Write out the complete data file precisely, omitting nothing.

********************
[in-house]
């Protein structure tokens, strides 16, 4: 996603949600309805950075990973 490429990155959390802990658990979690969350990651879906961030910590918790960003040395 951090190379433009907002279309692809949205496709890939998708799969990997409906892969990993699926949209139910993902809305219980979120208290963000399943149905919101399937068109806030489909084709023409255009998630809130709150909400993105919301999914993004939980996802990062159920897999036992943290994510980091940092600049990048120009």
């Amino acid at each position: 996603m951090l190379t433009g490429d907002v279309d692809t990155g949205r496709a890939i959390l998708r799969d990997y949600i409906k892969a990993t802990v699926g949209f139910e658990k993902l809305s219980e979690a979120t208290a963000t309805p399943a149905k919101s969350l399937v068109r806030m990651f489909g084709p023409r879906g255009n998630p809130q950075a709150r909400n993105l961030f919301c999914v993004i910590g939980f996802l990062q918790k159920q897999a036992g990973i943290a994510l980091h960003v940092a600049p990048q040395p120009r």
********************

[in-house]
């Protein structure tokens, strides 16, 4: 996603949600309805950075990973 490429990155959390802990658990979690969350990651879906961030910590918790960003040395 951090190379433009907002279309692809949205496709890939998708799969990997409906892969990993699926949209139910993902809305219980979120208290963000399943149905919101399937068109806030489909084709023409255009998630809130709150909400993105919301999914993004939980996802990062159920897999036992943290994510980091940092600049990048120009």
């Amino acid at each position: 996603m951090l190379t433009g490429d907002v279309d692809t990155g949205r496709a890939i959390l998708r799969d990997y949600i409906k892969a990993t802990v699926g949209f139910e658990k993902l809305s219980e979690a979120t208290a963000t309805p399943a149905k919101s969350l399937v068109r806030m990651f489909g084709p023409r879906g255009n998630p809130q950075a709150r909400n993105l961030f919301c999914v993004i910590g939980f996802l990062q918790k159920q897999a036992g990973i943290a994510l980091h960003v940092a600049p990048q040395p120009r």